August 26th, 2019

Then Again

A Temporary Place to Grow Old



One of the common pitfalls of living in a Science Fiction world is you might wind up ageing at a vastly different rate to your friends and loved ones. In Farscape, this happens to Aeryn and Crichton, the culprit being some kind of yellow nebula Moya wanders into.



Season 2, Episode 16: The Locket

This is primarily an episode about romantic relationships--obviously Aeryn (Claudia Black) and Crichton (Ben Browder) but time is also spared in the subplots for Chiana (Gigi Edgley) and D'Argo (Anthony Simcoe) as well as Zhaan (Virginia Hey) and Stark (Paul Goddard).



Yes, sixteen episodes into the second season, we finally see Stark again, acting much saner, after his abrupt, inexplicable absence after the escape from the Gammak base at the end of season one (an unused part of the script explained he'd borrowed a transport pod). Now he's back just in time to help Zhaan sort out the crew's temporal troubles after Aeryn returns from a brief reconnaissance 160 cycles (years) older.



Which in Sebacean terms looks around 75. She offers no explanation but urges everyone to flee the nebula/mist before it's too late. When she passes out, Chiana and Rygel (Jonathan Hardy) take the time to see if Aeryn brought back any loot in the shuttle.



This leads to the first real relationship hurdle for D'Argo and Chiana as he finally puts his foot down over her thieving tendencies. The characters seem to realise for the first time that D'Argo's rigid sense of honour may clash with Chiana's naturally fugitive instincts and behaviour.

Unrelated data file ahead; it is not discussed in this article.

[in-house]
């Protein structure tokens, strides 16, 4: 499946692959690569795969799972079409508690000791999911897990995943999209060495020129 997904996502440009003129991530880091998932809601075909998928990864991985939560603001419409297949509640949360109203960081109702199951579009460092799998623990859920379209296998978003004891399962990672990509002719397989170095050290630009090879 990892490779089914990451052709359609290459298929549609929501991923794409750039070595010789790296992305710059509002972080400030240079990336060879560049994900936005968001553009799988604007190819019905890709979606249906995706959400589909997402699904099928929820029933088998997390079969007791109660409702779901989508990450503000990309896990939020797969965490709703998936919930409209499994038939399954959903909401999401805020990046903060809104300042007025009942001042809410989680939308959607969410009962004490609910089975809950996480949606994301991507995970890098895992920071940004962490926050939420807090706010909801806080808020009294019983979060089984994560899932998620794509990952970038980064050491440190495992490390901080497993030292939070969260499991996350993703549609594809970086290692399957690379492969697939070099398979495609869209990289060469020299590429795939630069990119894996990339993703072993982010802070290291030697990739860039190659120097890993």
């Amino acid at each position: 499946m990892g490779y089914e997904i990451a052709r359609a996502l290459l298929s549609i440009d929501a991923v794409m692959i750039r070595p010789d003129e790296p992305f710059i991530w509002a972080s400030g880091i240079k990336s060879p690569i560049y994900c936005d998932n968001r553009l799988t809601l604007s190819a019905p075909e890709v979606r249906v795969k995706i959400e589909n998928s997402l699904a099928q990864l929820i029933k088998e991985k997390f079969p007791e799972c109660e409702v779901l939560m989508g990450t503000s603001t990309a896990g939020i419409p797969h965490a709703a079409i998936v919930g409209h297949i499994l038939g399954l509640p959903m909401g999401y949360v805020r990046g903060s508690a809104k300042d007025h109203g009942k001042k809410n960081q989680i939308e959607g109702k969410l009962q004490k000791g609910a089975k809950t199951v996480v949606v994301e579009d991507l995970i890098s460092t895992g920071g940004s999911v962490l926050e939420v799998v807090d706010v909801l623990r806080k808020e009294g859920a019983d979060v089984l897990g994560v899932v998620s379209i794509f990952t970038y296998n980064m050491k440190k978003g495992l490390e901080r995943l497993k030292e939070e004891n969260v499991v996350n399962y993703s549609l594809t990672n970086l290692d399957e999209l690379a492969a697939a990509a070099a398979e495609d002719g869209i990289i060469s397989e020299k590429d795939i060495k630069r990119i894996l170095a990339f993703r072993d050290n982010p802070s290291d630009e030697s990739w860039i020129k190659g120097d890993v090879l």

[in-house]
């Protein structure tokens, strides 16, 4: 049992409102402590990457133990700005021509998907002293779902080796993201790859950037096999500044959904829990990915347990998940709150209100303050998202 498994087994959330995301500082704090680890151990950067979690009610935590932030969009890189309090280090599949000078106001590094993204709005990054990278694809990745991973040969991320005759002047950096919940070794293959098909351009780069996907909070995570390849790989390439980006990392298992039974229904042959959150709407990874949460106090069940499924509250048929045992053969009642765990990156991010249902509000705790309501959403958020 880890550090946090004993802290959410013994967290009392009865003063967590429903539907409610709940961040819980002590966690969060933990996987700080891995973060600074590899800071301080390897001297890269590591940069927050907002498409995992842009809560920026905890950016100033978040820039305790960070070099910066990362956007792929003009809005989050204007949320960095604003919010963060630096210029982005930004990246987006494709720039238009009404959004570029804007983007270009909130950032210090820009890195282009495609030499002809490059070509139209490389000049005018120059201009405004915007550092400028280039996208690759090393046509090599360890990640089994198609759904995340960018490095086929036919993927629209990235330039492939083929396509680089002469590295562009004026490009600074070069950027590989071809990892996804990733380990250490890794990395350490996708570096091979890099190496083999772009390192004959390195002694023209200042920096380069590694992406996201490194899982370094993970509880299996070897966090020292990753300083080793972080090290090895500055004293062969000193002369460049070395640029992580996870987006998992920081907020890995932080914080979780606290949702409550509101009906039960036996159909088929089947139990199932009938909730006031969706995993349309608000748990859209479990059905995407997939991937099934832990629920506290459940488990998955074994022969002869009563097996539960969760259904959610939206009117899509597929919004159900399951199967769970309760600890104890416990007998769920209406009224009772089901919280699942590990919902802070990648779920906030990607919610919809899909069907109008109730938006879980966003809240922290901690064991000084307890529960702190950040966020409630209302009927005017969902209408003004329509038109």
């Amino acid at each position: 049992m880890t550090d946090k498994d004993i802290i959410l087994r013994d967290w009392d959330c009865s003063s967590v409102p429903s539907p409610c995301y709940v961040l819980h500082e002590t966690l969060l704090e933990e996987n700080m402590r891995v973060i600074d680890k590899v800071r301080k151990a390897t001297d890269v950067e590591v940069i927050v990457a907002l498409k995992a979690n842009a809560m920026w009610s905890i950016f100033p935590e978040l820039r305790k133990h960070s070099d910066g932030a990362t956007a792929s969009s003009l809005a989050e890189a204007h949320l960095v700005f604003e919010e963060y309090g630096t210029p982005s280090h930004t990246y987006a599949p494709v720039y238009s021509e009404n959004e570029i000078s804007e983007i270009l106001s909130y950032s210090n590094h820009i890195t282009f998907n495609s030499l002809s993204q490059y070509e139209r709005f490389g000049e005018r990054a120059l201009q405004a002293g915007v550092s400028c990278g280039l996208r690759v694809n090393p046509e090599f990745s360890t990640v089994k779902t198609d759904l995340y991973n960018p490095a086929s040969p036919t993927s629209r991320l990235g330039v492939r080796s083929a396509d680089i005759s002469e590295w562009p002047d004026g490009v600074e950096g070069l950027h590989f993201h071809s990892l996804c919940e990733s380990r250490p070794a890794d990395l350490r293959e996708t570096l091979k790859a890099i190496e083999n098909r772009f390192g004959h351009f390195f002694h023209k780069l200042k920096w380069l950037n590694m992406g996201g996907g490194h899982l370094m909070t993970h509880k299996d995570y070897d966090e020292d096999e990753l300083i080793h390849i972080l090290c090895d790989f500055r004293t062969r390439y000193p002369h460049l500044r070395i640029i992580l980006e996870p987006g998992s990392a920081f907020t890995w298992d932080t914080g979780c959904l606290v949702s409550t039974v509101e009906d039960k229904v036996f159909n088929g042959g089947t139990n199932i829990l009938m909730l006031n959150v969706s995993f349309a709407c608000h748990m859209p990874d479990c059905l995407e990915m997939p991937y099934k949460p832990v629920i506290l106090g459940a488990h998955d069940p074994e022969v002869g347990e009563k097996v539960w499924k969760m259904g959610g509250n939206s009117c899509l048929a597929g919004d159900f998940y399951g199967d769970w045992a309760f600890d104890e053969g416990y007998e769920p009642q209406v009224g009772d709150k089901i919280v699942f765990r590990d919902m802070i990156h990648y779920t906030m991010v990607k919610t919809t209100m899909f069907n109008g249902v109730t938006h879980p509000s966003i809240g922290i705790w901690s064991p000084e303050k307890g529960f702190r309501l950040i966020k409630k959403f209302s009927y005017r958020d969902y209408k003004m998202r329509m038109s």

CHIANA: We're not gonna make it. Are we?

I feel worse for Chiana. One suspects there's been a lot more instability in her relationship history than in D'Argo's.

Meanwhile, when Crichton gets stuck behind the time distortion with Aeryn, the human and Sebacean couple find more stability than they could ever want.



Once again, the perks of shooting the series in Australia are manifest with such a lovely, weird location, posing much easier as alien than any southern Californian desert ever did.

The obvious point of comparison for the episode is Star Trek: The Next Generation's "Inner Light", which packs much more of an emotional wallop, mainly because "The Locket" ends up playing for much lower stakes. But it's still a good, bittersweet bit of television.

. . .



Farscape is available now on Amazon Prime.



This entry is part of a series I'm writing on
Farscape for the show's 20th anniversary. My previous reviews can be found here (episodes are in the order intended by the show's creators rather than the broadcast order):



Season One:



Episode 1: Pilot

Episode 2: I, E.T.

Episode 3: Exodus from Genesis

Episode 4: Throne for a Loss

Episode 5: Back and Back and Back to the Future

Episode 6: Thank God It's Friday Again

Episode 7: PK Tech Girl

Episode 8: That Old Black Magic

Episode 9: DNA Mad Scientist

Episode 10: They've Got a Secret

Episode 11: Till the Blood Runs Clear

Episode 12: Rhapsody in Blue

Episode 13: The Flax

Episode 14: Jeremiah Crichton

Episode 15: Durka Returns

Episode 16: A Human Reaction

Episode 17: Through the Looking Glass

Episode 18: A Bug's Life

Episode 19: Nerve

Episode 20: The Hidden Memory

Episode 21: Bone to be Wild

Episode 22: Family Ties



Season Two:



Episode 1: Mind the Baby

Episode 2: Vitas Mortis

Episode 3: Taking the Stone

Episode 4: Crackers Don't Matter

Episode 5: Picture If You Will

Episode 6: The Way We Weren't

Episode 7: Home on the Remains

Episode 8: Dream a Little Dream

Episode 9: Out of Their Minds

Episode 10: My Three Crichtons

Episode 11: Look at the Princess, Part I: A Kiss is But a Kiss

Episode 12: Look at the Princess, Part II: I Do, I Think

Episode 13: Look at the Princess, Part III: The Maltese Crichton

Episode 14: Beware of Dog

Episode 15: Won't Get Fooled Again